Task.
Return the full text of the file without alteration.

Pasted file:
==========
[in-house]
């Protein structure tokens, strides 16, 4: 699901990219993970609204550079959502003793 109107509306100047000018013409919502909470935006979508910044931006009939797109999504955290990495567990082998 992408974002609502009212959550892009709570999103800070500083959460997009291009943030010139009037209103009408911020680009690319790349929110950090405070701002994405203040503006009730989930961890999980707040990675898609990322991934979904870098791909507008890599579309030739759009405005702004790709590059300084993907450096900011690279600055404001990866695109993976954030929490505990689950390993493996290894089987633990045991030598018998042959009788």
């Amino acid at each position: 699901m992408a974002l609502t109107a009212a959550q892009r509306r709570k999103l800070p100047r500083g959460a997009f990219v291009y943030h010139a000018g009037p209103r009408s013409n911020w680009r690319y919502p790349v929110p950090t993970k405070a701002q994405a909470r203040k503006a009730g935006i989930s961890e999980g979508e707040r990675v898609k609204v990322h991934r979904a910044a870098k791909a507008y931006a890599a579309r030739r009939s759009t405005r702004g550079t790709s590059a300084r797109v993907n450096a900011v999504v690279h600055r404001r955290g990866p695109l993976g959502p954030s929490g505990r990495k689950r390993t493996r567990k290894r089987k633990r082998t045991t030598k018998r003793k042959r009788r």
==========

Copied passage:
[in-house]
């Protein structure tokens, strides 16, 4: 699901990219993970609204550079959502003793 109107509306100047000018013409919502909470935006979508910044931006009939797109999504955290990495567990082998 992408974002609502009212959550892009709570999103800070500083959460997009291009943030010139009037209103009408911020680009690319790349929110950090405070701002994405203040503006009730989930961890999980707040990675898609990322991934979904870098791909507008890599579309030739759009405005702004790709590059300084993907450096900011690279600055404001990866695109993976954030929490505990689950390993493996290894089987633990045991030598018998042959009788």
């Amino acid at each position: 699901m992408a974002l609502t109107a009212a959550q892009r509306r709570k999103l800070p100047r500083g959460a997009f990219v291009y943030h010139a000018g009037p209103r009408s013409n911020w680009r690319y919502p790349v929110p950090t993970k405070a701002q994405a909470r203040k503006a009730g935006i989930s961890e999980g979508e707040r990675v898609k609204v990322h991934r979904a910044a870098k791909a507008y931006a890599a579309r030739r009939s759009t405005r702004g550079t790709s590059a300084r797109v993907n450096a900011v999504v690279h600055r404001r955290g990866p695109l993976g959502p954030s929490g505990r990495k689950r390993t493996r567990k290894r089987k633990r082998t045991t030598k018998r003793k042959r009788r």